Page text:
It’s illegal in Nevada for government unions to strike. The Clark County Education Association is laying the groundwork for a labor action anyway.
Last week, the union put out an online survey. It asked educators what they’d be willing to do if the Legislature didn’t increase funding by a union-approved amount.
The options were nothing, “be part of a district-wide, all-day picket in front of my school,” or strike.
This isn’t the only instance of the union threatening to strike if legislators don’t agree to its financial demands.
On Wednesday, the union tweeted this quote from Marie Neisess, a Clark County School District teacher, “If it means a strike … I’m willing to do anything it takes because enough is enough.” Keenan Korth, a union communications staffer, retweeted it, saying, “Let’s do this thing, CCEA!”
Talking to a teacher on Twitter, Korth also said, “Wildcat strikes have gripped the nation, &radical educators have emerged victorious everytime (sic)! With that kind of energy starting to brew here in NV, how can you not be ready to seize your moment? This is it, brother!”
Wildcat strikes are when employees walk off the job without the approval of union leadership. Although, it’s not really a wildcat strike when a union official is telling the world how awesome they are.
Strikes by public employees are illegal in Nevada. The law requires every local government union to “pledge in writing not to strike against the local government employer under any circumstances.” Korth refused to affirm that pledge when I asked him to do so.
The law also mandates public employees accept that labor disruptions are “incompatible” with government’s responsibility to its citizens.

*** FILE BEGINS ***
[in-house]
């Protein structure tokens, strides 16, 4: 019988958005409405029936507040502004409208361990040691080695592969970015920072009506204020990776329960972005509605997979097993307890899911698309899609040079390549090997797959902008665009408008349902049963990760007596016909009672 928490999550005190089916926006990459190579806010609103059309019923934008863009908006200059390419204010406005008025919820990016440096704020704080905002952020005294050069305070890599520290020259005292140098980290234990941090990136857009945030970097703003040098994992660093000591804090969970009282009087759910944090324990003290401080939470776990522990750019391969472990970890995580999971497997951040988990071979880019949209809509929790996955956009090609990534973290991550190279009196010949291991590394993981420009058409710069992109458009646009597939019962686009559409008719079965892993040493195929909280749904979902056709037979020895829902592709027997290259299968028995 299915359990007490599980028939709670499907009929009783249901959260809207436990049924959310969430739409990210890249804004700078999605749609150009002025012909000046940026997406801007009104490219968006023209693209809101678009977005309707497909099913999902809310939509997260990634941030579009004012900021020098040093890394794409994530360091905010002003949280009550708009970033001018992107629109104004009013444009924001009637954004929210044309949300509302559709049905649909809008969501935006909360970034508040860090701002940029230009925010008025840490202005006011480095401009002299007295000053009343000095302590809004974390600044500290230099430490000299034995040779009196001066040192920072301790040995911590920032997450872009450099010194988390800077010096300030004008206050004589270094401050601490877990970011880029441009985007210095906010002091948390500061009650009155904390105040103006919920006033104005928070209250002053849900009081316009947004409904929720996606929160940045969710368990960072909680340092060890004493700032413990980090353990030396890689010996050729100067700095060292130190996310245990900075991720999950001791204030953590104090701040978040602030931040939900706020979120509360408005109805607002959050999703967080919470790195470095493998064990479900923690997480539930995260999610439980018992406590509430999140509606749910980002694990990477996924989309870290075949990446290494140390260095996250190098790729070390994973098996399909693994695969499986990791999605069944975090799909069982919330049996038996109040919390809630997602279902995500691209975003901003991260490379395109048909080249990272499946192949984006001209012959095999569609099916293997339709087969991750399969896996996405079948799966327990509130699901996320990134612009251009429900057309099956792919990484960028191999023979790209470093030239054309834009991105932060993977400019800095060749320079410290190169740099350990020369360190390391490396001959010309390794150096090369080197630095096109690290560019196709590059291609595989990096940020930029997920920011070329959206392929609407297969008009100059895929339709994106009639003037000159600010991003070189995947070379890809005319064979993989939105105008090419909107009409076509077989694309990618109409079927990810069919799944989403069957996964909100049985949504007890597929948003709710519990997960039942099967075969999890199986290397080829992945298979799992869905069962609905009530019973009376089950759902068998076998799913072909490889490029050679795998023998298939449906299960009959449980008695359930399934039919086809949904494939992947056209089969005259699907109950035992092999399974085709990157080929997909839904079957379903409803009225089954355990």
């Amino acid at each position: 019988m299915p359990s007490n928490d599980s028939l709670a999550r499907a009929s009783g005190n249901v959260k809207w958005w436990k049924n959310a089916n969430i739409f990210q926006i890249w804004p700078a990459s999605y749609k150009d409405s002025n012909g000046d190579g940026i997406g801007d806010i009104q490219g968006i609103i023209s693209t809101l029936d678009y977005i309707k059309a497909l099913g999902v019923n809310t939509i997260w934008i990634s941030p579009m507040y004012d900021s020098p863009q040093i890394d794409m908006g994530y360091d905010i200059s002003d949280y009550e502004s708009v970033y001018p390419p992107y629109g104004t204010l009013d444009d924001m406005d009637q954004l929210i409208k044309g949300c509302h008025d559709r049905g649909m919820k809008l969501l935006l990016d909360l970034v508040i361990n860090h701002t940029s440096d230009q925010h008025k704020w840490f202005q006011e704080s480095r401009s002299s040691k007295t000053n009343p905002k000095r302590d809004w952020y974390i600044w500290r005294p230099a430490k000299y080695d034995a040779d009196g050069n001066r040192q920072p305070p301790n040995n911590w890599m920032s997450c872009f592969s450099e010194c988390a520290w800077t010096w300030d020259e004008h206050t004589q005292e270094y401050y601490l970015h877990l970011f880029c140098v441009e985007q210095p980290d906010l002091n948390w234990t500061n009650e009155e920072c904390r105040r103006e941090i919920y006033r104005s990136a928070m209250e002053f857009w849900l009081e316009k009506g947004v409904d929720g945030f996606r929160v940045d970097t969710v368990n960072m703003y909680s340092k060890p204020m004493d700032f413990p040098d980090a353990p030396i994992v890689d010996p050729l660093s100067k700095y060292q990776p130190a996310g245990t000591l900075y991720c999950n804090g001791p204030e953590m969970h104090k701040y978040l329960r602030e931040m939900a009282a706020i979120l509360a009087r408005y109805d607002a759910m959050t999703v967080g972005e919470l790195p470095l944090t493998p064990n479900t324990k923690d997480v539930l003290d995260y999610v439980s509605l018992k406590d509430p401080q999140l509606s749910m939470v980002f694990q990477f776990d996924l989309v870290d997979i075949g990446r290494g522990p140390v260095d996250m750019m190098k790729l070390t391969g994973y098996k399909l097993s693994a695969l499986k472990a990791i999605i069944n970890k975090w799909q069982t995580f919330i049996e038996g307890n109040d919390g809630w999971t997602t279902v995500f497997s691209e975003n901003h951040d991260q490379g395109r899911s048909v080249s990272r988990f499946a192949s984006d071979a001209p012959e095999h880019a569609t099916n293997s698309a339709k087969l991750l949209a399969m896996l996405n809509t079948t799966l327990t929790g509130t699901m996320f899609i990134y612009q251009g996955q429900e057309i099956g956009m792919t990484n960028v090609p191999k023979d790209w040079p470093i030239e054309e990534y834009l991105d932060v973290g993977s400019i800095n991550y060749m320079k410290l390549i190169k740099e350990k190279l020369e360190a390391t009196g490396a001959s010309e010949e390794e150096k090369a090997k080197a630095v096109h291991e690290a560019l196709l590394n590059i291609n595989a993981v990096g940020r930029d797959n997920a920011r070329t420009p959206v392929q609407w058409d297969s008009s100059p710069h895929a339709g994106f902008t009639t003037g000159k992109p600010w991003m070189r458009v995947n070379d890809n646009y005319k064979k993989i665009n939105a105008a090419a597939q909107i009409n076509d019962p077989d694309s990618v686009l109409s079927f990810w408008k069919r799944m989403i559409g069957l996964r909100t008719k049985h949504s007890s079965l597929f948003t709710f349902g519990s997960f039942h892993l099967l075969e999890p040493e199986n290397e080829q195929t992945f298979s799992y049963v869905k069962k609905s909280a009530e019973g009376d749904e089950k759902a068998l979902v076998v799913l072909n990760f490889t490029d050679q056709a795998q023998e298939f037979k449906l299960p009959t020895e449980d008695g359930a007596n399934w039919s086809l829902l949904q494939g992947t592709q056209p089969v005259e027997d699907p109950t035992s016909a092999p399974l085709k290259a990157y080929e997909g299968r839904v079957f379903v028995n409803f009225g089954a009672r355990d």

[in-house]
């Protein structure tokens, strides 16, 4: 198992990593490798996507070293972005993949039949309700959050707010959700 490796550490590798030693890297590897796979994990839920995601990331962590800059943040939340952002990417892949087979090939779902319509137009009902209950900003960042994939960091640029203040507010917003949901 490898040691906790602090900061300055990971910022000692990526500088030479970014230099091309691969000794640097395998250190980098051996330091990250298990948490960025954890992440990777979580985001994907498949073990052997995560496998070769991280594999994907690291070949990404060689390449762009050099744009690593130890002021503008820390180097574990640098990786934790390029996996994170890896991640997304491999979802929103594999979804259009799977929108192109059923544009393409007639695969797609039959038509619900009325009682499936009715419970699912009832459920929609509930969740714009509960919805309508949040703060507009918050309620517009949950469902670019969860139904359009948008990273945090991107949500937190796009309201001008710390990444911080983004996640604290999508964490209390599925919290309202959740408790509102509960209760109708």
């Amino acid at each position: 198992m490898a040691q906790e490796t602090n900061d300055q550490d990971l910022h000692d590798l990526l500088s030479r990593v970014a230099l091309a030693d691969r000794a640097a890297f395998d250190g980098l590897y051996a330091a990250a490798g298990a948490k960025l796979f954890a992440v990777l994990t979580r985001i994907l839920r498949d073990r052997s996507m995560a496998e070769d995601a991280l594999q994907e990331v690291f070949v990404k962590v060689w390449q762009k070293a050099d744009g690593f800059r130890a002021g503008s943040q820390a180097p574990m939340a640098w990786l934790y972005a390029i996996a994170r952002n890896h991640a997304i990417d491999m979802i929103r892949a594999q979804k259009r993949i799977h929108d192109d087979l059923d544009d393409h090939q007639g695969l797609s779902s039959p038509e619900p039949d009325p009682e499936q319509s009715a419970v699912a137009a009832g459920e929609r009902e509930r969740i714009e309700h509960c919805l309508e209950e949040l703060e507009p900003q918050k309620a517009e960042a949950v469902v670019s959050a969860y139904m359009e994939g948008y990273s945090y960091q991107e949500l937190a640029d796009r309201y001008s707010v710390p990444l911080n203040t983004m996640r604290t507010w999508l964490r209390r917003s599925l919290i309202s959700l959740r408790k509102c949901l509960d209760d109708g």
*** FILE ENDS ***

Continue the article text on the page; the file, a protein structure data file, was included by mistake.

These aren’t just hollow words. The law provides for harsh penalties against any union that strikes. If a teacher strike occurs in Clark County, or even if it’s “threatened,” the school district can go to court to “enjoin such (a) strike.” If a strike starts or continues, the court can fine the union up $50,000 a day, fine or jail union officers responsible for the strike and fire or suspend participating employees.
There’s an even more potent penalty available. If a union “disavows its pledge not to strike,” which the union arguably has done, the school district can withdraw recognition from that union. If the district does that, CCEA would no longer represent teachers in negotiations. The district wouldn’t collect dues for the union either.
The union is flirting with its own destruction.
But those penalties go into effect only if the district pursues them. The district declined to disclose its legal strategy when I asked if it was considering seeking an injunction.
The wild card in this is Gov. Steve Sisolak. The union’s actions are an indirect rebuke of the candidate they spent last year promoting as someone who would “fund education.” I told you months ago that Sisolak couldn’t keep all his spending promises without raising taxes. Sisolak hoped funding equivalent to a one-time 3 percent pay hike, on top of yearly 2 percent hikes, would satisfy the union. It hasn’t. A strike would embarrass Sisolak and Democrat legislative leaders.
Sisolak could solve this political problem by encouraging the school district behind the scenes to use its legal options to prevent a strike.
The teachers union looks intent on striking. District leaders have the power to stop them — if they’re willing to use it.
Victor Joecks’ column appears in the Opinion section each Sunday, Wednesday and Friday. Listen to him discuss his columns each Monday at 9 a.m. with Kevin Wall on 790 Talk Now. Contact him at email@example.com or 702-383-4698. Follow @victorjoecks on Twitter.